October 15, 2019

How can banks multiply their customer acquisitions by 6?

Many banks have implemented a conversational strategy.  The results are spectacular.  Tata Capital, for example, deployed a chatbot that increased their customer acquisition by 600%.  The chatbot manages 70% of both sales and after sales processes all while increasing the customer satisfaction rate.

Banks are in full digital transformation.  By leveraging technology to improve customer experience, they are developing more and more personalized service that drive business growth.

The chatbot, an ally in the strategy of acquisition and differentiation

With the progression of AI, banks are constantly improving their customer experience.  This evolution is more than necessary for this old industry that needs to adapt to new customer usages and ways of working.

At the heart of this development are chatbots.  In fact, according to Gartner, by 2020, customers will manage 85% of their relationships with a company without real human interaction.  Eventually, these conversational wizards will also replace mobile applications.  Increasingly, chatbots have particularly advanced their features in automatic language learning.

Chatbots are here to complete the customer experience.  In this respect, they work exceptionally well.  Integrated with the website, mobile applications, and instant messages, chatbots initiate a conversation with users.  Their goal is to assess the needs and interests of each user to better guide them.  These “prospects” are then converted into a customer thanks to a specialized salesperson.

It’s a winning duo:  robot and human.

Robots enable conversations with a large number of customers 24/7.  This allows a quick response to the customer and frees up time for the sales teams.  Sales representatives can take the time to provide personalized advice to each client.

In March, Bank of America launched Erica, the virtual assistant deployed on their mobile application.  Erica has acquired 1 million users in three months.

This phenomenon is not only banking.  Kik, Sephora’s bot opens after clicking on an invitation to take a quiz.  The chatbot provides product recommendations and complete product reviews in seconds.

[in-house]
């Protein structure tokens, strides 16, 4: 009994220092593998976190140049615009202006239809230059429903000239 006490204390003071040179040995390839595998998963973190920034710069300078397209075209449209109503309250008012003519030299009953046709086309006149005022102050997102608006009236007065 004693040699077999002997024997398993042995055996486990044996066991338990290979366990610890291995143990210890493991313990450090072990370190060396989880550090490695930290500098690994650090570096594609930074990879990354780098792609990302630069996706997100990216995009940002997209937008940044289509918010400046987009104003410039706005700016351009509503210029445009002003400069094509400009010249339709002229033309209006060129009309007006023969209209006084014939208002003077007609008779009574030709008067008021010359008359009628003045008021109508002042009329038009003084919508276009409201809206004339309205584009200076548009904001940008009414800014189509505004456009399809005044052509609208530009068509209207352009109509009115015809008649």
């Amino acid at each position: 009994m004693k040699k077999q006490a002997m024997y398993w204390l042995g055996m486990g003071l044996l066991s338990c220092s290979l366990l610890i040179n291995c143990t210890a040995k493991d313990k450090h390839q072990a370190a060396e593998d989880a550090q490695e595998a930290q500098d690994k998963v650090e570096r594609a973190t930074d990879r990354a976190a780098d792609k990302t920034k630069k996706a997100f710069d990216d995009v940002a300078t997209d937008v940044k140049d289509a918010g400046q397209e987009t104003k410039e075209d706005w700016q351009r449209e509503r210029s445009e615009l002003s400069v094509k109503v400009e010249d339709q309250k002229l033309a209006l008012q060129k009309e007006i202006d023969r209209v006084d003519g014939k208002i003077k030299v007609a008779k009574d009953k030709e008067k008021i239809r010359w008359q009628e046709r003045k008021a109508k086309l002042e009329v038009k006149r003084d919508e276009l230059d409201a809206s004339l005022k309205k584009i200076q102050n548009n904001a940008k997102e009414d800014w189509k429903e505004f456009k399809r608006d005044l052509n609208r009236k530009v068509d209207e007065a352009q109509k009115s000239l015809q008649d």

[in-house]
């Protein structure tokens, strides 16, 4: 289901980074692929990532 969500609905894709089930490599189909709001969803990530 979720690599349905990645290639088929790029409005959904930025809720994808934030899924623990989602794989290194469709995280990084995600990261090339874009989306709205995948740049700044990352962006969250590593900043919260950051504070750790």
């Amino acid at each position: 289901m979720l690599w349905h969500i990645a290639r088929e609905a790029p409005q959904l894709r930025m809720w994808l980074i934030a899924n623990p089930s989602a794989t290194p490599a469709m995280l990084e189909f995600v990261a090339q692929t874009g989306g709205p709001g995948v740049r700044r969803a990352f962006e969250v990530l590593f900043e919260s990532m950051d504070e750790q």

According to MarTech Today, Sephora customers using chatbots spend $50 more than those who don’t use them.  Along with this, a much higher level of customer satisfaction.

Thanks to the improved customer experience and accessibility that chatbots enable, some brands have seen up to a 600% increase in the number of leads collected as opposed to traditional mechanisms.  Customers are more numerous and satisfied, while sales people can devote themselves fully to their core business.  It’s a win/win situation.

A proven ROI

Banks have been among the first to adopt this type of technology and they are constantly looking for smarter automation solutions that meet the ever-increasing expectations of customers!  A report from Juniper Research even states that 4 minutes are saved for each request handled by a chat bot.  In a few years, it will be billions of saving.

The chatbot is therefore a powerful tool for productivity and satisfaction internally and externally for the company.  In addition to the significant gain in terms of lead and the savings that are generated, the chatbot is also a source of improvement in customer satisfaction.  Indeed, the continuous improvement of the services and the need for reactivity are factors today’s essential factors to conquer new customers.

The rapid adoption of chatbots in the banking sector is not simply a matter of rationalizing costs, but in a logic of improving the customer experience and source of growth for the company.  Far from endangering certain positions, the chatbot helps to enrich them through a new contact with customers.

Chatbots – driving growth for banks

The bank is one of the best uses of chatbots.  They make a huge difference at every stage of a customer’s life cycle.

However, we must not forget an important aspect:  the security of data.  Many banking players and insurers therefore resort to “on premise” solutions in order to keep control of the data